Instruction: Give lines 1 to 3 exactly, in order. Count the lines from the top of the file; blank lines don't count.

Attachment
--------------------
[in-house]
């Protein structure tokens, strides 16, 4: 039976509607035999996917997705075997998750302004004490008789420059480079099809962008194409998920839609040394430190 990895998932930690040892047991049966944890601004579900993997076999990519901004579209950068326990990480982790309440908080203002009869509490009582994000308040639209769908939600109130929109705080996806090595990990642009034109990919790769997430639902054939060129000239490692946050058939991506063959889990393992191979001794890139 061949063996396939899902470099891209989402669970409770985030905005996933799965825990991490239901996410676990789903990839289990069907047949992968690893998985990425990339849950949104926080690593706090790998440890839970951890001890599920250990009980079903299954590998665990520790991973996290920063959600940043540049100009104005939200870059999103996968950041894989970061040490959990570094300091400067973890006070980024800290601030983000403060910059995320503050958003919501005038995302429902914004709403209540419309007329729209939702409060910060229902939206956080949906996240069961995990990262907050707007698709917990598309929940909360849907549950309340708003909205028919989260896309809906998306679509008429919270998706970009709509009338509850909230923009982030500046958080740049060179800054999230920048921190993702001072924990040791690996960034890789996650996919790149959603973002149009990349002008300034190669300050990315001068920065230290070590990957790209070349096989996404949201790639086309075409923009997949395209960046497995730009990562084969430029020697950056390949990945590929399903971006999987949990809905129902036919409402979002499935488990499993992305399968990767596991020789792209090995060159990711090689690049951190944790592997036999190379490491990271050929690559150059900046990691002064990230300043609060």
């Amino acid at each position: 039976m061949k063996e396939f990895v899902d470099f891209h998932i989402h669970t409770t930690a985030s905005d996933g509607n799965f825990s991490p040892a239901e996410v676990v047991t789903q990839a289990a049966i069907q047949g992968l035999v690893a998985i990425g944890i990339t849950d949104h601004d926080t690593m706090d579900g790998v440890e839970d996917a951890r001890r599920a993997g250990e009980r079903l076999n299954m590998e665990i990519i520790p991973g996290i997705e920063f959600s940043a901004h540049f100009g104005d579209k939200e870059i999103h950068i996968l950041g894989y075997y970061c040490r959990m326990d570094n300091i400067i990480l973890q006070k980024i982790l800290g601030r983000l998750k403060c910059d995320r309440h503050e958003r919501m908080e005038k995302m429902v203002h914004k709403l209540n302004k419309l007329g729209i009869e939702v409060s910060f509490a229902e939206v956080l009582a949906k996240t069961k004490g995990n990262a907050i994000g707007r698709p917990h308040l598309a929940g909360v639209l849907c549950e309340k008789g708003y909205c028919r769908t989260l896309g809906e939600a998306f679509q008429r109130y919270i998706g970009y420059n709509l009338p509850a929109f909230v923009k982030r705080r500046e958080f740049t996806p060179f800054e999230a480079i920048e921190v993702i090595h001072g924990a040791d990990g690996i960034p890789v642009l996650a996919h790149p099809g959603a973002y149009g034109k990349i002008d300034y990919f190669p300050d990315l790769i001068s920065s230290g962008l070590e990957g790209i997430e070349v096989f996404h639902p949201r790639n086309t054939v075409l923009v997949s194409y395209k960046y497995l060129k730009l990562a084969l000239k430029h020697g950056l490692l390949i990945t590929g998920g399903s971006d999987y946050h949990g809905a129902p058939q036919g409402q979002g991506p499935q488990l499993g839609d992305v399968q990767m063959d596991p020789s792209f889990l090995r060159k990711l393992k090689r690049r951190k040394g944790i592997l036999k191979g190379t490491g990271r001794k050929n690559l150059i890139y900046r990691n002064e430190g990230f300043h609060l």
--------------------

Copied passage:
[in-house]
């Protein structure tokens, strides 16, 4: 039976509607035999996917997705075997998750302004004490008789420059480079099809962008194409998920839609040394430190 990895998932930690040892047991049966944890601004579900993997076999990519901004579209950068326990990480982790309440908080203002009869509490009582994000308040639209769908939600109130929109705080996806090595990990642009034109990919790769997430639902054939060129000239490692946050058939991506063959889990393992191979001794890139 061949063996396939899902470099891209989402669970409770985030905005996933799965825990991490239901996410676990789903990839289990069907047949992968690893998985990425990339849950949104926080690593706090790998440890839970951890001890599920250990009980079903299954590998665990520790991973996290920063959600940043540049100009104005939200870059999103996968950041894989970061040490959990570094300091400067973890006070980024800290601030983000403060910059995320503050958003919501005038995302429902914004709403209540419309007329729209939702409060910060229902939206956080949906996240069961995990990262907050707007698709917990598309929940909360849907549950309340708003909205028919989260896309809906998306679509008429919270998706970009709509009338509850909230923009982030500046958080740049060179800054999230920048921190993702001072924990040791690996960034890789996650996919790149959603973002149009990349002008300034190669300050990315001068920065230290070590990957790209070349096989996404949201790639086309075409923009997949395209960046497995730009990562084969430029020697950056390949990945590929399903971006999987949990809905129902036919409402979002499935488990499993992305399968990767596991020789792209090995060159990711090689690049951190944790592997036999190379490491990271050929690559150059900046990691002064990230300043609060």
């Amino acid at each position: 039976m061949k063996e396939f990895v899902d470099f891209h998932i989402h669970t409770t930690a985030s905005d996933g509607n799965f825990s991490p040892a239901e996410v676990v047991t789903q990839a289990a049966i069907q047949g992968l035999v690893a998985i990425g944890i990339t849950d949104h601004d926080t690593m706090d579900g790998v440890e839970d996917a951890r001890r599920a993997g250990e009980r079903l076999n299954m590998e665990i990519i520790p991973g996290i997705e920063f959600s940043a901004h540049f100009g104005d579209k939200e870059i999103h950068i996968l950041g894989y075997y970061c040490r959990m326990d570094n300091i400067i990480l973890q006070k980024i982790l800290g601030r983000l998750k403060c910059d995320r309440h503050e958003r919501m908080e005038k995302m429902v203002h914004k709403l209540n302004k419309l007329g729209i009869e939702v409060s910060f509490a229902e939206v956080l009582a949906k996240t069961k004490g995990n990262a907050i994000g707007r698709p917990h308040l598309a929940g909360v639209l849907c549950e309340k008789g708003y909205c028919r769908t989260l896309g809906e939600a998306f679509q008429r109130y919270i998706g970009y420059n709509l009338p509850a929109f909230v923009k982030r705080r500046e958080f740049t996806p060179f800054e999230a480079i920048e921190v993702i090595h001072g924990a040791d990990g690996i960034p890789v642009l996650a996919h790149p099809g959603a973002y149009g034109k990349i002008d300034y990919f190669p300050d990315l790769i001068s920065s230290g962008l070590e990957g790209i997430e070349v096989f996404h639902p949201r790639n086309t054939v075409l923009v997949s194409y395209k960046y497995l060129k730009l990562a084969l000239k430029h020697g950056l490692l390949i990945t590929g998920g399903s971006d999987y946050h949990g809905a129902p058939q036919g409402q979002g991506p499935q488990l499993g839609d992305v399968q990767m063959d596991p020789s792209f889990l090995r060159k990711l393992k090689r690049r951190k040394g944790i592997l036999k191979g190379t490491g990271r001794k050929n690559l150059i890139y900046r990691n002064e430190g990230f300043h609060l």